SOCHI, Russia (Reuters) - Russia’s World Cup dream ended within agonizing sight of the semi-finals as they went down 4-3 on penalties to Croatia on Saturday after another gallant performance in front of their fanatical fans which again belied their lowly ranking.
Having knocked out Spain on penalties in the previous round, Russia, 70th in the FIFA rankings, again defied the odds to take 20th ranked Croatia to a shootout with a 2-2 draw after extra time but on this occasion their marksmanship deserted them.
Croatia, a shadow of the team which cruised through their group with maximum points, won the shootout when Ivan Rakitic calmly netted and they will face England in the semi-finals in Moscow on Wednesday.
As usual, Russia went down fighting in front of a raucous crowd as Mario Fernandes headed a dramatic equalizer with five minutes of extra time left, only for the Brazilian-born player to turn villain as he missed their third shootout kick.
Before that, Denis Cheryshev had rifled Russia in front with a long-range thunderbolt in the 31st minute before Andrej Kramaric equalized for Croatia six minutes before halftime.
Crotia then went in front with a soft header from substitute Domagoj Vida in the 101st minute, the first goal scored in extra time at the tournament.
Russia coach Stanislav Cherchesov, whose side were without a win in seven matches before the finals, prompting many to fear an embarrassing group stage exit, was typically belligerent.
“I’ve very pleased at how the team played the whole World Cup, how it showed its character and worked to the maximum,” he said. “But you always start questions with negative things.
“This World Cup has been organized in the best possible way. What has happened, happened. We have been a very good host from the point of view of football and sports, organization and administration.”
Croatia, who reached their first semi-final since 1998, dominated possession over the 120 minutes but were let down by poor final passes and were vulnerable to Russia’s aerial game.
“We should have finished the job before penalties, but maybe it’s written in the stars that we have to go through the extra drama,” said inspirational playmaker Luka Modric.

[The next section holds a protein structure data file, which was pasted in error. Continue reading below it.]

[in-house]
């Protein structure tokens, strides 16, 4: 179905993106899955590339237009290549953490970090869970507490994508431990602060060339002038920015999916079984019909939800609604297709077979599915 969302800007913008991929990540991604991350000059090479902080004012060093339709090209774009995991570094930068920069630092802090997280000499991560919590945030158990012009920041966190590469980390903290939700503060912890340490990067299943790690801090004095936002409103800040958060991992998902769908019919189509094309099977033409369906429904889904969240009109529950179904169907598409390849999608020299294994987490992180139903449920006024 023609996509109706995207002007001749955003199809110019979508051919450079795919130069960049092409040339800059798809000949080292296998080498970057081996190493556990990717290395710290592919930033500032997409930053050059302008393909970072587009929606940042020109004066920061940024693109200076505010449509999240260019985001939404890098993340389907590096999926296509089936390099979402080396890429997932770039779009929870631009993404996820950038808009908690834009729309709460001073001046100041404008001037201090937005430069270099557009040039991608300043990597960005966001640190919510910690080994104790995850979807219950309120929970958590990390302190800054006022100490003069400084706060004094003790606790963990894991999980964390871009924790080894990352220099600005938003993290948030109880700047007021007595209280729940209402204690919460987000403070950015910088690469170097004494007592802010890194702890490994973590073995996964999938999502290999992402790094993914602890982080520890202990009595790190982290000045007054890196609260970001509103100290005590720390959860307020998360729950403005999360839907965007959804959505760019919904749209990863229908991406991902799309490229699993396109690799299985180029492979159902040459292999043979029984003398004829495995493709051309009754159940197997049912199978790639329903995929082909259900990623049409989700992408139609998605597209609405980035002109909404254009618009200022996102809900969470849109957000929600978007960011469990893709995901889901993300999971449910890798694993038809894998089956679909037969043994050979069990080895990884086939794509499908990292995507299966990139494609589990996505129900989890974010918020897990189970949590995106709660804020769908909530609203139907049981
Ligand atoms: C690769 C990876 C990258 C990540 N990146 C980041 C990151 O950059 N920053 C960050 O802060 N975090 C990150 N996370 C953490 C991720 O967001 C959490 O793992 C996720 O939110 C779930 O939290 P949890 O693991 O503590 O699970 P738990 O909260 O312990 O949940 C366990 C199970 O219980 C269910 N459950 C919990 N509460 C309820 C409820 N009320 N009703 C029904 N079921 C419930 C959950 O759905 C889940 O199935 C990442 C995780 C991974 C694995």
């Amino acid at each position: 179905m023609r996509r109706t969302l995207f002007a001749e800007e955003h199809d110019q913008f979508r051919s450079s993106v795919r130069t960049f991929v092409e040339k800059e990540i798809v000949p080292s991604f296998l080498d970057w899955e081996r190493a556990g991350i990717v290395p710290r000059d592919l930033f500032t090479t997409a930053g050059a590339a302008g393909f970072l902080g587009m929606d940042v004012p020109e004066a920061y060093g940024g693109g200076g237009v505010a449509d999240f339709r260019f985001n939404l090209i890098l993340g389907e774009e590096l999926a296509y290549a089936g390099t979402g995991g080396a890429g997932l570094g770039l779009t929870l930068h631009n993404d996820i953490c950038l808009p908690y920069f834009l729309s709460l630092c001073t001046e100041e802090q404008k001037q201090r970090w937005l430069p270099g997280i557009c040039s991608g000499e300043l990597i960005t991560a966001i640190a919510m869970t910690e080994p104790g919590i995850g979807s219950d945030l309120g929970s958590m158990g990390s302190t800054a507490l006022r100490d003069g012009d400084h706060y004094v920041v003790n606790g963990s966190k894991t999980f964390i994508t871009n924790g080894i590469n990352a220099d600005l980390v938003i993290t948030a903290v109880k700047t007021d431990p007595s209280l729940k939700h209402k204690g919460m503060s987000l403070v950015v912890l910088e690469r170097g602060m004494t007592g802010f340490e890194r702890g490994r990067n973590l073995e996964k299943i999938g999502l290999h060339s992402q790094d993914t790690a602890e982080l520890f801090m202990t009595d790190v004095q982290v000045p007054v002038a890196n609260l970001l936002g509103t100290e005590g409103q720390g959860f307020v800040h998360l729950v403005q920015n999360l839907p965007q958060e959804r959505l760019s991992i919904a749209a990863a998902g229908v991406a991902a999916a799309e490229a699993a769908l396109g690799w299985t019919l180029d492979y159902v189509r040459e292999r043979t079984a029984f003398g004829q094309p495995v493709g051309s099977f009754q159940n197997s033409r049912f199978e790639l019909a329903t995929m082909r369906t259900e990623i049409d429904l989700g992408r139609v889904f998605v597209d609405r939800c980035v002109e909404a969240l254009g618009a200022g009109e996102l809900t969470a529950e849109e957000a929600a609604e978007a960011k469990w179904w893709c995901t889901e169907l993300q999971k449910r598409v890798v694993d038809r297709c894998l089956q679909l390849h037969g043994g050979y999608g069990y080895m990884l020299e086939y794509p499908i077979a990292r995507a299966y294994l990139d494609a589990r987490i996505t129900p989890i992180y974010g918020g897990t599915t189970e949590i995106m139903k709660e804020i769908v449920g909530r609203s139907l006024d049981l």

After a lively opening, the intensity of the game dropped off, with sessions of head tennis in midfield, but it was Russia’s more rustic approach which paid dividends first as they went ahead out of the blue, in stunning style.
Cheryshev collected the ball near the halfway line, exchanged passes with Artem Dzyuba and curled a superb 25-metre shot past the transfixed Subasic.
Slack defending allowed Croatia to level eight minutes later. Striker Mario Mandzukic ran unchallenged into the penalty area and chipped a low ball back into the center where the unmarked Kramaric scored with a glancing header.
Croatia were agonizingly close to taking the lead on the hour when Russia’s defense failed to clear the ball and Ivan Perisic’s shot hit the inside of the post and rebounded harmlessly across the face of the goal.
Croatia did finally go ahead when Vida met a corner with a weak downward header which found its way through two sets of legs and rolled into the net.
To their eternal credit, Russia still did not give in and hit back again when Alan Dzagoev floated a free kick into the area and Fernandes powered home a header to force a shootout.
Fyodor Smolov saw Russia’s first penalty saved by Danijel Subasic and, although home keeper Igor Akinfeev kept out a Mateo Kovacic kick, the hosts’ fate was sealed when Fernandes missed.
“I don’t cry often, but now I have good cause,” said Croatia coach Zlatko Dalic. “Of course there is some power left for the English - we’ll not stop, we’ll try to play our best game then.
“We have two matches to play, we are very motivated, we will give our all.”
Writing by Brian Homewood; Editing by Christian Radnedge and Ken Ferris